Don't know about the Stillpoints, but Herbie's has a 90-day guarantee so you can try both the Iso-cups and the Tenderfeet and see what you think. I would have thought the Tenderfeet would work a bit better myself.
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For a foot design that would combine vibration transfer with absorption and isolation at a reasonable price, I'd go with Vibrapod Cones sitting atop the appropriate weight-rated Vibrapod Isolators. Everybody who sells them offers a 30-day money back guarantee, and they're very light weight, so if you returned them shipping would be very cheap.
Another thought would be brass spikes/cones sitting on Herbie's Grounding Base.
Either of these approaches combines the vibration transfer of a hard ball or cone with a soft receiver to dissipate the vibration, and also to isolate the turntable a little bit from the room.
A third approach would be to use spikes or cones onto a butcher block cutting board, and then something soft under the cutting board, such as silicon gel pads, Vibrapods, or Foculpods. This combines vibration transfer out of the base and into the cutting board with isolation underneath to isolate the TT from in-room vibrations and feedback.
I have an older Target rack. I did try a few different types of feet on my Rega Planar 3. I use the CF Cones from Composite Audio Products. They sounded just as good as the ones from Black Diamond Racing, but cost a whole lot less. I actually went as far as to glue them straight onto the plinth. They do not take away from the PRAT factor at all. It is still the Rega sound, just better.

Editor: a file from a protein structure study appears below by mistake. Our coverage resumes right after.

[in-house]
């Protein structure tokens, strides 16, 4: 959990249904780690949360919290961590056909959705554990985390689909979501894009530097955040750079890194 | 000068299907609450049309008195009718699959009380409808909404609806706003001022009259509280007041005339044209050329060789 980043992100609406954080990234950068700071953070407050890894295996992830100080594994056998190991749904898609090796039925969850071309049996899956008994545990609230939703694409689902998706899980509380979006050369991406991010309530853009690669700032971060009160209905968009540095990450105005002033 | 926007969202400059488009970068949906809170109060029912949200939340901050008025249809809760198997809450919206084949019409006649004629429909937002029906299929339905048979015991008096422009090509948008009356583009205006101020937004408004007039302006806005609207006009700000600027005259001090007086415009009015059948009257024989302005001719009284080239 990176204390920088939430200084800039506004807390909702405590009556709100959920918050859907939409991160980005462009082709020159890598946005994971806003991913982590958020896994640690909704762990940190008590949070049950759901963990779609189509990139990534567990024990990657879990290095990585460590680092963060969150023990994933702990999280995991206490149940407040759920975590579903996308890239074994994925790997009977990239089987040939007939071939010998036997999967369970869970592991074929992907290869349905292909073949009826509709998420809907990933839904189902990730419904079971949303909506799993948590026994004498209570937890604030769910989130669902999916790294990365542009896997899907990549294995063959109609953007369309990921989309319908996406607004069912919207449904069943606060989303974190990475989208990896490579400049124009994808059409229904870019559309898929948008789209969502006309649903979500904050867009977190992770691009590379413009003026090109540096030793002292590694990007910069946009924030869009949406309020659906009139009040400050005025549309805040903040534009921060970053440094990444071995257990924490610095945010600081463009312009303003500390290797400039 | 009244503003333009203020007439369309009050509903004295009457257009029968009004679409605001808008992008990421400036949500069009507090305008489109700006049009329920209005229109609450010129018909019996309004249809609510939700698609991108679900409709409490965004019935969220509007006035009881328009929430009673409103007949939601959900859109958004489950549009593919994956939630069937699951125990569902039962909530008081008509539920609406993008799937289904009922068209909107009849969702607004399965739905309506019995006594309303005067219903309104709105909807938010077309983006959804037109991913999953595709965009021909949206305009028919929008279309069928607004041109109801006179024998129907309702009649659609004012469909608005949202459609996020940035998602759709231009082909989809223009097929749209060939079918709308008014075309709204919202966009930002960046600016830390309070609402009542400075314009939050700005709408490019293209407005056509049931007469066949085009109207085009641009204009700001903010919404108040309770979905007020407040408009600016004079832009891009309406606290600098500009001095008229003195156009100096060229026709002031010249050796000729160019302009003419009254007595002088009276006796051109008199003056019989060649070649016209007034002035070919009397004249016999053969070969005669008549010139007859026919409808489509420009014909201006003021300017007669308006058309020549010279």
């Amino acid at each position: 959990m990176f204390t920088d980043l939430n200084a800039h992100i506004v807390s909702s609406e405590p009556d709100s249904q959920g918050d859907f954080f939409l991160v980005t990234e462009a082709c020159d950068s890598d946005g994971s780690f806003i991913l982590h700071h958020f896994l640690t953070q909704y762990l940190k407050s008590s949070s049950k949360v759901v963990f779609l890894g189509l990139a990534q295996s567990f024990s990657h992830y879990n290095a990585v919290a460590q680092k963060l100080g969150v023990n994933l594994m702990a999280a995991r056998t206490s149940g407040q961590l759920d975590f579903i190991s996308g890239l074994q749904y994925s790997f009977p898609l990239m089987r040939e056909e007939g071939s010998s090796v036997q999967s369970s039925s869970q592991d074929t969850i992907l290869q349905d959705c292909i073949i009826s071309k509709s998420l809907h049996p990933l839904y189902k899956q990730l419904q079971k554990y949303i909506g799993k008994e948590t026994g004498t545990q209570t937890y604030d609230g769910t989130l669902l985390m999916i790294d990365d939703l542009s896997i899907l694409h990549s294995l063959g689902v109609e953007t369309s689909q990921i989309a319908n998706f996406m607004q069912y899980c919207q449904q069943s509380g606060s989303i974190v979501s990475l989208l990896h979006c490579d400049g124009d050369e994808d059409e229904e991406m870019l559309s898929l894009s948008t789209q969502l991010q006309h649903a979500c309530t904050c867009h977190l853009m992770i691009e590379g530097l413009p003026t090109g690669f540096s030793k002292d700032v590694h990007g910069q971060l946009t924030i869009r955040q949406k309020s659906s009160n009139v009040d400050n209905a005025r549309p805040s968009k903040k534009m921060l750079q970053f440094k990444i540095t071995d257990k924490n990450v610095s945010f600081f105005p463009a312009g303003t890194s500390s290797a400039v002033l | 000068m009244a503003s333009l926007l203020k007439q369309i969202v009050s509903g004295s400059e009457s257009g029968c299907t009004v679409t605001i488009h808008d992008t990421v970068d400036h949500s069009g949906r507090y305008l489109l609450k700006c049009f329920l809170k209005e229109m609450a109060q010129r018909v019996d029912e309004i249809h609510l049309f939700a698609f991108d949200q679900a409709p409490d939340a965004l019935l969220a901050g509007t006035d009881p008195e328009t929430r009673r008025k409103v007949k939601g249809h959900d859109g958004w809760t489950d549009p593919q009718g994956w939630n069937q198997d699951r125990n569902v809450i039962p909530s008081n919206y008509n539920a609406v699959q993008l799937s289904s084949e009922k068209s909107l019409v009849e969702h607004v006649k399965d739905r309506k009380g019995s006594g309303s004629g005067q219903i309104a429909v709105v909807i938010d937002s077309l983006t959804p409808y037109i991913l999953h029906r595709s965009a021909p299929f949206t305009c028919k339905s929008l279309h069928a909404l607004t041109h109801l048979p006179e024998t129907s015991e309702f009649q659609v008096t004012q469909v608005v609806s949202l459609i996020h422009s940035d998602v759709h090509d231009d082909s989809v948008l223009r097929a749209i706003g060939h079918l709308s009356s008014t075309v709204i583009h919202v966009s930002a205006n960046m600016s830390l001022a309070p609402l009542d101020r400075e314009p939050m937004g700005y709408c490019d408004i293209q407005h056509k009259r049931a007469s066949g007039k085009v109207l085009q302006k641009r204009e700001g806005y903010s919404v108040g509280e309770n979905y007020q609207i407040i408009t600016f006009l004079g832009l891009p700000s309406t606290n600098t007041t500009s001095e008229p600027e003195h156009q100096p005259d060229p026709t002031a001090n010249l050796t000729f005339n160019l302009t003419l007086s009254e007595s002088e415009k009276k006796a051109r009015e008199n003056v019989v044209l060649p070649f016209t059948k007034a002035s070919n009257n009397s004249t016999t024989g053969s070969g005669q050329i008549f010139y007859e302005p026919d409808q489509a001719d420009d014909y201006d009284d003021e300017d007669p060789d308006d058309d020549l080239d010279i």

I do agree with Johnnyb. The CF Cones are about $75.00 for a set of three. Pretty cheap, by comparison to what is out there. The Black Diamond Rega setup at Music Direct costs a lot more than that. If you start going crazy with the platforms, racks, etc., you may be better off with a different table entirely.
That is where you need to do the calculations. How much weight you have and how many springs you want to use. How can I be specific for someone else's system? Maybe the OP will want to place the turntable on a platform and then on springs. Then it will change some more. I am not adverse to be emailed for specifics. If I have the time I will gladly help.
Trip, The springs are McMaster-Carr P/N 96485K125. They are 1-15/16D x 4L and use .148 diameter wire ground flat at the ends. They compress 23.7lbs/inch, up to a total deflection of 2.88. So a 50lb load compresses each spring about half way down and leaves .88 of unused travel before the spring binds. I use six of these underneath a heavy sandbox. The springs can be moved around to level the TT.
I found the Audio Technica AT605 feet to be well-adapted to my Linn LP12. They are large enough to fit the corners of the plinth well, they compress enough but not too much, they handle both vertical and horizontal vibrations and they are easily height-adjustable. They cleaned up the sound for me a lot, even though I had the TT on a Target wall shelf. These feet are hard to find because they are not made any more, but they do come up from time to time.
This reminds me that I have an old set of Audio Technica spring footers as well. They are better suited than the McMaster-Carr springs to being placed directly under a component. The MC springs work best when mass-loaded by placing a heavy plinth layer beneath the component and the springs. This ensures that the springs work at a very low frequency and do not ring.